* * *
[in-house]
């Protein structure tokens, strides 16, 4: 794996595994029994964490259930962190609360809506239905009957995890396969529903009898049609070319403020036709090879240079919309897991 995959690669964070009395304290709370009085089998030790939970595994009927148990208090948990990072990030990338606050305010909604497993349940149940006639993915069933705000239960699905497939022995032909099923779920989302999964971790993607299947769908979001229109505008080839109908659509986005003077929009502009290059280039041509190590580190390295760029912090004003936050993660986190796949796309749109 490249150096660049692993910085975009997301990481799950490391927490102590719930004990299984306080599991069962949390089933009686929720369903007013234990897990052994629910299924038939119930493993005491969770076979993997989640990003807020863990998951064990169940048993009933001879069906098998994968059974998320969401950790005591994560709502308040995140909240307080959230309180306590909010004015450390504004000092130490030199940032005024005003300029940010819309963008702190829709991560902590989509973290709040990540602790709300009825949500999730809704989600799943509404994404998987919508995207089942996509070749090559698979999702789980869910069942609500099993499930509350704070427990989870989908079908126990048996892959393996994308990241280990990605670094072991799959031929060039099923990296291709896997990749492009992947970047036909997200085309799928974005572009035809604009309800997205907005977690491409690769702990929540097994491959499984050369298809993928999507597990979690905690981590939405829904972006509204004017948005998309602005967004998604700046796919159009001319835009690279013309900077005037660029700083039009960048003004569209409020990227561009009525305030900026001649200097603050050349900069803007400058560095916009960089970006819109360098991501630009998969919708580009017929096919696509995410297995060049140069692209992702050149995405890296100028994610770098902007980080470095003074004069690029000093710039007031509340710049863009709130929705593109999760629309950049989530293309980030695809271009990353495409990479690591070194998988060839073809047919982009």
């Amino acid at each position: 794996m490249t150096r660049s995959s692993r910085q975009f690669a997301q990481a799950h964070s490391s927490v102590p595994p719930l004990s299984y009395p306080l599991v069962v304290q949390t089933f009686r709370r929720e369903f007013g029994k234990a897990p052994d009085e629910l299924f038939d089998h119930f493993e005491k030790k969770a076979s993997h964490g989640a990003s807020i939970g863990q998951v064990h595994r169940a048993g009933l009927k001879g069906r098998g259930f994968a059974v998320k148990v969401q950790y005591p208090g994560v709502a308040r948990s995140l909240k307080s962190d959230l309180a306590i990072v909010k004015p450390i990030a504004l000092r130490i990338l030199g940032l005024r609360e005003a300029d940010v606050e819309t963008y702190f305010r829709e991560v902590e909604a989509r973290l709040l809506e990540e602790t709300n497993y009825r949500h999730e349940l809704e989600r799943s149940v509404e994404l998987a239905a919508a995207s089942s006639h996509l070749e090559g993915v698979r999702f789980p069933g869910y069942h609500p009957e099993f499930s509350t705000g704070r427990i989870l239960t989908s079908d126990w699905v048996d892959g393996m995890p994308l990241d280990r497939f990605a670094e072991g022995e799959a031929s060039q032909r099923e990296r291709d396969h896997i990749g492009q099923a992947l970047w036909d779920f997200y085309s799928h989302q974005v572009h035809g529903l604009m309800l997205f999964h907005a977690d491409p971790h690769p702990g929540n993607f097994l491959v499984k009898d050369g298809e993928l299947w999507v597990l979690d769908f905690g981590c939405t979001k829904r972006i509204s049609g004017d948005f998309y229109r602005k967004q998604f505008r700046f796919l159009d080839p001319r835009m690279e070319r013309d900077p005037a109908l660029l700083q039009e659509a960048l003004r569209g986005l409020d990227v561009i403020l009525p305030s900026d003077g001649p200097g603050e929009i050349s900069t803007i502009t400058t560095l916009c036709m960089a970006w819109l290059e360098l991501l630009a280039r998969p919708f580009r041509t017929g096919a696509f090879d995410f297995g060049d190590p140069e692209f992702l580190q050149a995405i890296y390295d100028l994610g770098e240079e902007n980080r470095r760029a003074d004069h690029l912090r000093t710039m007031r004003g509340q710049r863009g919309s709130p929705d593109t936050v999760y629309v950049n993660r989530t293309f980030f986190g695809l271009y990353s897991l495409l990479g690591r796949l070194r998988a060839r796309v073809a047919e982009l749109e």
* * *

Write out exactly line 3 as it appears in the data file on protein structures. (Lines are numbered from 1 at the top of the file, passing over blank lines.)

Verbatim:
């Amino acid at each position: 794996m490249t150096r660049s995959s692993r910085q975009f690669a997301q990481a799950h964070s490391s927490v102590p595994p719930l004990s299984y009395p306080l599991v069962v304290q949390t089933f009686r709370r929720e369903f007013g029994k234990a897990p052994d009085e629910l299924f038939d089998h119930f493993e005491k030790k969770a076979s993997h964490g989640a990003s807020i939970g863990q998951v064990h595994r169940a048993g009933l009927k001879g069906r098998g259930f994968a059974v998320k148990v969401q950790y005591p208090g994560v709502a308040r948990s995140l909240k307080s962190d959230l309180a306590i990072v909010k004015p450390i990030a504004l000092r130490i990338l030199g940032l005024r609360e005003a300029d940010v606050e819309t963008y702190f305010r829709e991560v902590e909604a989509r973290l709040l809506e990540e602790t709300n497993y009825r949500h999730e349940l809704e989600r799943s149940v509404e994404l998987a239905a919508a995207s089942s006639h996509l070749e090559g993915v698979r999702f789980p069933g869910y069942h609500p009957e099993f499930s509350t705000g704070r427990i989870l239960t989908s079908d126990w699905v048996d892959g393996m995890p994308l990241d280990r497939f990605a670094e072991g022995e799959a031929s060039q032909r099923e990296r291709d396969h896997i990749g492009q099923a992947l970047w036909d779920f997200y085309s799928h989302q974005v572009h035809g529903l604009m309800l997205f999964h907005a977690d491409p971790h690769p702990g929540n993607f097994l491959v499984k009898d050369g298809e993928l299947w999507v597990l979690d769908f905690g981590c939405t979001k829904r972006i509204s049609g004017d948005f998309y229109r602005k967004q998604f505008r700046f796919l159009d080839p001319r835009m690279e070319r013309d900077p005037a109908l660029l700083q039009e659509a960048l003004r569209g986005l409020d990227v561009i403020l009525p305030s900026d003077g001649p200097g603050e929009i050349s900069t803007i502009t400058t560095l916009c036709m960089a970006w819109l290059e360098l991501l630009a280039r998969p919708f580009r041509t017929g096919a696509f090879d995410f297995g060049d190590p140069e692209f992702l580190q050149a995405i890296y390295d100028l994610g770098e240079e902007n980080r470095r760029a003074d004069h690029l912090r000093t710039m007031r004003g509340q710049r863009g919309s709130p929705d593109t936050v999760y629309v950049n993660r989530t293309f980030f986190g695809l271009y990353s897991l495409l990479g690591r796949l070194r998988a060839r796309v073809a047919e982009l749109e």